- Dates in the following table are approximate
Hover over the collection's title for more information
|St Winnow Online Parish Records|
|FamilySearch Parish Registers-Cornwall|
|Bishop's Transcripts - FamilySearch Catalog|
|Find My Past-Cornwall ($)|
|Ancestry-Church of England BMD-Cornwall ($)|
|Ancestry-England & Wales, Birth, Christening, Marriage and Death Indexes ($)|
|Databases with Known Incomplete Parish Coverage|
|Boyd's Marriage Indexes-FMP (Free)|
|National Burial Index-FMP (Free)|
These databases have incomplete parish coverage.
- The Genealogist Parish Registers - Cornwall ($)
- UK Websites for Parish Records - Links to online genealogical records
- Online Genealogical Index - Links to online genealogical records
- Cornish Parish Records
Non-Conformists (All other Religions)[edit | edit source]
- 1717 England & Wales, Roman Catholics, 1717 at FindMyPast ($), index and images
Census Records[edit | edit source]
Census records from 1841 to 1911 are available online. For access, see England Census Records and Indexes Online. Census records from 1841 to 1891 are also available on film through a Family History Center or at the Family History Library.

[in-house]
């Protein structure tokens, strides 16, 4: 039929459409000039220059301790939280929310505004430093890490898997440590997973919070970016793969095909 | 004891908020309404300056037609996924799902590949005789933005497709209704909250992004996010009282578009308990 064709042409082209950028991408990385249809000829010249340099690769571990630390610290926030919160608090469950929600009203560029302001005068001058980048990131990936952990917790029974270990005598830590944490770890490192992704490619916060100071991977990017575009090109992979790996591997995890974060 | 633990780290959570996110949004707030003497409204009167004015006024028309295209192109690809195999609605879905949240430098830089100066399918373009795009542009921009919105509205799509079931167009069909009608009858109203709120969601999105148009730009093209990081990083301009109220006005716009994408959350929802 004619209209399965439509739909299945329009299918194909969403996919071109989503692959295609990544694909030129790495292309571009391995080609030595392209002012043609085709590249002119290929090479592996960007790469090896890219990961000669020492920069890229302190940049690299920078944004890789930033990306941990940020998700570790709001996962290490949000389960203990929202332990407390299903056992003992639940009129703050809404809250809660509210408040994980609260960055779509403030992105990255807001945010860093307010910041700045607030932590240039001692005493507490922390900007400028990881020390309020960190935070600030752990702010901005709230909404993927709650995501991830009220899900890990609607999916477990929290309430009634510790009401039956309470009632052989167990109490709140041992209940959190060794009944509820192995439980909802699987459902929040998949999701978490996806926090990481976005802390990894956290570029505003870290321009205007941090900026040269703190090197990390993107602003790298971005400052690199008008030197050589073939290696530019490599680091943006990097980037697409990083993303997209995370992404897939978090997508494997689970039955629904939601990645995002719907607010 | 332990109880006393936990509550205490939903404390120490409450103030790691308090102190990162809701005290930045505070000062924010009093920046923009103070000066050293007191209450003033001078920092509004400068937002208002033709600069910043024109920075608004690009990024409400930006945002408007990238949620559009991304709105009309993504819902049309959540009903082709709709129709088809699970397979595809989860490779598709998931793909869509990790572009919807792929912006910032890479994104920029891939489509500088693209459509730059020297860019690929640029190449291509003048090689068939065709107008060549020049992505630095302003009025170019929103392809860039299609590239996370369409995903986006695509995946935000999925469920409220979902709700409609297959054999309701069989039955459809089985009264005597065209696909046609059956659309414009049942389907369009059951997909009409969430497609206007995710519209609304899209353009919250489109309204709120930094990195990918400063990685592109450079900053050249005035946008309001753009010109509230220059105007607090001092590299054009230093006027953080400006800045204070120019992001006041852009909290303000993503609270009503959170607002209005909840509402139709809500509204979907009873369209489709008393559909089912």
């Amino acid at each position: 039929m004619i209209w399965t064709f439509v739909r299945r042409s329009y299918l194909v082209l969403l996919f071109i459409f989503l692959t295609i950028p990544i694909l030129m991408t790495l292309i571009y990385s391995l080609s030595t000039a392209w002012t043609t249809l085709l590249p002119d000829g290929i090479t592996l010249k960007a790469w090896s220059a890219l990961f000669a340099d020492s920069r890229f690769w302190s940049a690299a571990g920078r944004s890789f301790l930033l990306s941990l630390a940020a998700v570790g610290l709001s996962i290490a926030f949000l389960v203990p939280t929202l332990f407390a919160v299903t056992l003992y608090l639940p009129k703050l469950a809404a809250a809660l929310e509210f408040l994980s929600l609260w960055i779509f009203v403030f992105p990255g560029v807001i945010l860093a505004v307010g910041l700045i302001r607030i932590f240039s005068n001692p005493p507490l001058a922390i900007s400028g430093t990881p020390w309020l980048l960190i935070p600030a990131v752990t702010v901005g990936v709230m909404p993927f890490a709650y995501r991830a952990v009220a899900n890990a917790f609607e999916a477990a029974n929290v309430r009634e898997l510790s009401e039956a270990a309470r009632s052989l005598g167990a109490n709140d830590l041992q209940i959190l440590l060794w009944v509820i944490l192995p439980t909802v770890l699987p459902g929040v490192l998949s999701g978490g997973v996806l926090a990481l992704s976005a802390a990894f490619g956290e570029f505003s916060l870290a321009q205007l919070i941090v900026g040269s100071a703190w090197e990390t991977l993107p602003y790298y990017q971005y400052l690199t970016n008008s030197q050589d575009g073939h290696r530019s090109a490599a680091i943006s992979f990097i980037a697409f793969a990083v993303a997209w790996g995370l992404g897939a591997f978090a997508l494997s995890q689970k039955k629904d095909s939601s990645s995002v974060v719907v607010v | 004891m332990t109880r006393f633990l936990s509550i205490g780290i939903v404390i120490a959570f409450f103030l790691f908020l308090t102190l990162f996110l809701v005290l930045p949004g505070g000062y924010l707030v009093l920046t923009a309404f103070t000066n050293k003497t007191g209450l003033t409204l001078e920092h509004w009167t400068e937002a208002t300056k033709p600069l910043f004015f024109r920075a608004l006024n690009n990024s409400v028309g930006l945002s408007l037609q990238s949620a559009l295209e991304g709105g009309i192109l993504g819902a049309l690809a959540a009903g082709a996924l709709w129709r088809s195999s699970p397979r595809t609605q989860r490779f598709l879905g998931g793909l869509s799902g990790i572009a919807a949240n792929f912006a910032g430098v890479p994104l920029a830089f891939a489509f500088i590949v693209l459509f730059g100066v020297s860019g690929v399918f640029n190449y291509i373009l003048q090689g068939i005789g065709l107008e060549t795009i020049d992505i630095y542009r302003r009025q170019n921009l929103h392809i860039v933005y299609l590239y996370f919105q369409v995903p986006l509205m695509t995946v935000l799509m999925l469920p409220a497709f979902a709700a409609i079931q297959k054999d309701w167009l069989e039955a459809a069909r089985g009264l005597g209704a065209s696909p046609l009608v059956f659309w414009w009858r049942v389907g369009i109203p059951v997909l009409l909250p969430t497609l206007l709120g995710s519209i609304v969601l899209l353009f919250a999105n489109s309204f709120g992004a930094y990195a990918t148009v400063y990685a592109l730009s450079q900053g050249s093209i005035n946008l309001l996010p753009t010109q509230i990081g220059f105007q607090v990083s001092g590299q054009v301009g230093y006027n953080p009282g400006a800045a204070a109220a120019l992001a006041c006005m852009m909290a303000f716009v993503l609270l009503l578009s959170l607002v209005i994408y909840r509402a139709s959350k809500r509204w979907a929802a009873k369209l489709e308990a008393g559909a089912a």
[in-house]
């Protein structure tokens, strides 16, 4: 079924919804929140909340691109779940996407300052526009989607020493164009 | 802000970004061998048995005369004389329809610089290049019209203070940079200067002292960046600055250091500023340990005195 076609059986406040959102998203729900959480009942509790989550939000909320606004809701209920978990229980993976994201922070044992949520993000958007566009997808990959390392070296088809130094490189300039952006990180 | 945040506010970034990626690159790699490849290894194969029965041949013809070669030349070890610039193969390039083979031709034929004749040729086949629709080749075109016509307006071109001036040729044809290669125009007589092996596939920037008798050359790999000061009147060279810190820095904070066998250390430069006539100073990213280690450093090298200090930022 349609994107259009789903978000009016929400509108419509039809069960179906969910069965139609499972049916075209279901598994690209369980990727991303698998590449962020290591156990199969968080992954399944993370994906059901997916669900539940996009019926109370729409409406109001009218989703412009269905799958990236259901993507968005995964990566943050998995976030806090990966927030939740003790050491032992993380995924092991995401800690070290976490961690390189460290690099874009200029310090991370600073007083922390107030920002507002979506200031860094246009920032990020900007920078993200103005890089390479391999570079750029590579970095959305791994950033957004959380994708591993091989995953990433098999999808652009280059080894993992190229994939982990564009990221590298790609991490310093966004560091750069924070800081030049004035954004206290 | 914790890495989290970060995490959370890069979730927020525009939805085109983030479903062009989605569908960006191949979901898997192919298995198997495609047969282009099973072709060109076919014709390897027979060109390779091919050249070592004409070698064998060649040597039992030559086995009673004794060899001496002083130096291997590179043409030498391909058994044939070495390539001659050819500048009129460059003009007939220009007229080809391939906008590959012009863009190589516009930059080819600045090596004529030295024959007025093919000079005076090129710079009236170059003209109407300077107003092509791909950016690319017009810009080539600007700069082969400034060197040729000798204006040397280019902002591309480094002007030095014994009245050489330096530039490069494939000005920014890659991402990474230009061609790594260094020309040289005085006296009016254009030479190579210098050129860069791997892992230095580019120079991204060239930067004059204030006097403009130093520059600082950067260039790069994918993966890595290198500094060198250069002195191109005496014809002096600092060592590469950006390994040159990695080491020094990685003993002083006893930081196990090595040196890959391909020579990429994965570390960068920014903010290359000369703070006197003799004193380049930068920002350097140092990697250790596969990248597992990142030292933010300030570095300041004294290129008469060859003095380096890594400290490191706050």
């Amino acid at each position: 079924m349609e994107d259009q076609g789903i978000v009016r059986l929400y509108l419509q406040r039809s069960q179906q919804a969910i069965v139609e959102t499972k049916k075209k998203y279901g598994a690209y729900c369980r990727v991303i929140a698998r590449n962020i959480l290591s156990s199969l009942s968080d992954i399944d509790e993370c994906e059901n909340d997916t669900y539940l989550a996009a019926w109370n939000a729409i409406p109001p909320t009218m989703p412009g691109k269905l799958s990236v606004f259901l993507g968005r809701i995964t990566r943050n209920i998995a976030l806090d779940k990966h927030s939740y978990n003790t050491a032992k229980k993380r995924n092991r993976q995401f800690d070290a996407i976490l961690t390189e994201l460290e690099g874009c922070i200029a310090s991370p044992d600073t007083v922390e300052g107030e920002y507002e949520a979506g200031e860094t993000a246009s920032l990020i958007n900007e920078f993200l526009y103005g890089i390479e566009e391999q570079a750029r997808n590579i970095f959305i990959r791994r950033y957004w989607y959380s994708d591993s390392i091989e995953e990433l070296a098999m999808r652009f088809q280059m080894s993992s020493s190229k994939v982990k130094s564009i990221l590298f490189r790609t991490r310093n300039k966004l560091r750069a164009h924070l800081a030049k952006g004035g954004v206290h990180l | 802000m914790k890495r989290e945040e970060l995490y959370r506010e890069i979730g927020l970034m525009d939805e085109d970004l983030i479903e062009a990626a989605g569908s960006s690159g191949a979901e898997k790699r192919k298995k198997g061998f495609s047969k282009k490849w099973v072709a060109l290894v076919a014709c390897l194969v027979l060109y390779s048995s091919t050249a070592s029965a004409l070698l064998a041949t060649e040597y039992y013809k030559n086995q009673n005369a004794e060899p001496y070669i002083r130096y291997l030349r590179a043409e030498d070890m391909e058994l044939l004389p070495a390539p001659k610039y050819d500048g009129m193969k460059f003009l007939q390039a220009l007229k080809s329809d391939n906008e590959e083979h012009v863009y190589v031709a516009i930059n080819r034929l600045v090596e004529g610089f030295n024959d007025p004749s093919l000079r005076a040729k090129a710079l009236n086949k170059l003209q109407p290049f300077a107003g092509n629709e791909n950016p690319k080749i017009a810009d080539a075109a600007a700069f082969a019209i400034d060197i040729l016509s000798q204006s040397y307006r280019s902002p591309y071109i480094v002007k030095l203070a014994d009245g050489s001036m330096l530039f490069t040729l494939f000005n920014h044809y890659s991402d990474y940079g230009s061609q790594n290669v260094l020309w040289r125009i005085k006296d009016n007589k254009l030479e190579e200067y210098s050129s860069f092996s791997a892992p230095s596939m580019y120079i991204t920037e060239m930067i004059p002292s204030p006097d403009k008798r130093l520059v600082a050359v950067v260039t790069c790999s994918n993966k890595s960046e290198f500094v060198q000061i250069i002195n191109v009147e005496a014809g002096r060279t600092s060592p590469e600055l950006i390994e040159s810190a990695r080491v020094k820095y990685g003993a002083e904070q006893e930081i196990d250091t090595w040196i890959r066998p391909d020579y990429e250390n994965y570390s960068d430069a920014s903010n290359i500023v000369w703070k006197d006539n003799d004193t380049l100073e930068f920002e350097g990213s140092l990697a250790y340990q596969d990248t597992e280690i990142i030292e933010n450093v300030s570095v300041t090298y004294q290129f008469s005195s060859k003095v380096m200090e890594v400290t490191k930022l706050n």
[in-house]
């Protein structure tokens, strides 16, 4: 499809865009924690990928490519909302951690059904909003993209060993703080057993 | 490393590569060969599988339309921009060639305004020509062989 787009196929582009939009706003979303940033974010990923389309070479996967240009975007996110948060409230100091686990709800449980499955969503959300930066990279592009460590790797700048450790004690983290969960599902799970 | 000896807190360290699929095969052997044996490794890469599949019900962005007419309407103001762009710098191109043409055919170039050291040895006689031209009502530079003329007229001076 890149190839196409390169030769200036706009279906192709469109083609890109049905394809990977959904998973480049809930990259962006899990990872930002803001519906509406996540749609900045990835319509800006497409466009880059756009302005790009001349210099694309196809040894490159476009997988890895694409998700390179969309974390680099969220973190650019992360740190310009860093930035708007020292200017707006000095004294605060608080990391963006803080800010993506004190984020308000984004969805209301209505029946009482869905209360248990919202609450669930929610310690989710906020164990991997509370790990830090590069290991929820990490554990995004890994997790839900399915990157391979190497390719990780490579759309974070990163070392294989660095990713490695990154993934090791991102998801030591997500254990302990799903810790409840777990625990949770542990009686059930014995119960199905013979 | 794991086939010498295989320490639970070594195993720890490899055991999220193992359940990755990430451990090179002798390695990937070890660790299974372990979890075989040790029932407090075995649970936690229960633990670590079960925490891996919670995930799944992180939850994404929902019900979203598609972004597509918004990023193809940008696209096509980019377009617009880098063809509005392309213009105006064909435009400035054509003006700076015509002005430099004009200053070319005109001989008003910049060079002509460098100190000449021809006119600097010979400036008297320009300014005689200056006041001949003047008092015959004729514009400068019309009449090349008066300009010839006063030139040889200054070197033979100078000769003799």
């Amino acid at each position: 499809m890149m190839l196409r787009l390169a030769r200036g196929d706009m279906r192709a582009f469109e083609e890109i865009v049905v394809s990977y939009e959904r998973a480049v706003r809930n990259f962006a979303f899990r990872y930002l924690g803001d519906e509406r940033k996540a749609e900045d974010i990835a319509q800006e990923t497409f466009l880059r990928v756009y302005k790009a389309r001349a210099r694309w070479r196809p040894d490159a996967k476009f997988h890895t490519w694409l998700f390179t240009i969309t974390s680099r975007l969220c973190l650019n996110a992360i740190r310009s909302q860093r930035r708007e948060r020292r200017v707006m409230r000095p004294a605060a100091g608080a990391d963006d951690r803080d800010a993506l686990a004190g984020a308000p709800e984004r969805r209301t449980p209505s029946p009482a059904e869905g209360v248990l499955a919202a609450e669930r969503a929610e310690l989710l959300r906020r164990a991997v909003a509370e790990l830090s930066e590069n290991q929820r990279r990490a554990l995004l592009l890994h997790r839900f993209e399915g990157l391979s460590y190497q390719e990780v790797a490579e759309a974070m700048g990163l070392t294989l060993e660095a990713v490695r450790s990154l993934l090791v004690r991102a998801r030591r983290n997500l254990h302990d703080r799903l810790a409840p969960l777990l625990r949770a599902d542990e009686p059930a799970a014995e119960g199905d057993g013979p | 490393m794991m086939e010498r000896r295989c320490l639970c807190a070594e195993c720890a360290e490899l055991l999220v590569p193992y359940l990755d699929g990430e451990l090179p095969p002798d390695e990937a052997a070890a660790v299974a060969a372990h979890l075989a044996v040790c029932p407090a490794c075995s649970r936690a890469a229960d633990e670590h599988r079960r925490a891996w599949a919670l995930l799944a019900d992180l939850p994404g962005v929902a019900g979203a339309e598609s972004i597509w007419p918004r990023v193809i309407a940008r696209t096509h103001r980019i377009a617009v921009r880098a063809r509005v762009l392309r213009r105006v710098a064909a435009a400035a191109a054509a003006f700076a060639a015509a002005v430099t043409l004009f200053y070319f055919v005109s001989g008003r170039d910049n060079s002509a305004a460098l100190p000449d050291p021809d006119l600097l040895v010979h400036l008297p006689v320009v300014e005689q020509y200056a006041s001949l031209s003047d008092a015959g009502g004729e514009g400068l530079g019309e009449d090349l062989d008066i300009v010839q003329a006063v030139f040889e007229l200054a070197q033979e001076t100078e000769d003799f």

The most accurate census transcriptions (because they were done by Cornish people familiar with the names and places) are found at the Cornwall Online Census Project.This is a free site.
The UK Census Online (FreeCEN), while not uniquely Cornish, is also valuable and will often yield positive results when other sites providing the census fail to find the person sought, because the search function allows a phonetic search of surnames.
Poor Law Unions[edit | edit source]
Maps and Gazetteers[edit | edit source]
There are many maps and gazetteers showing English places. Valuable websites are:
Websites[edit | edit source]
St Winnow in GENUKI
References[edit | edit source]
- Lewis, Samuel A., lt;A href="http://www.british-history.ac.uk/report.aspx?compid=51414#s5" _fcksavedurl="http://www.british-history.ac.uk/report.aspx?compid=51414#s5" A Topographical Dictionary of England (1848), pp. 618-620. Date accessed: 23 March 2013.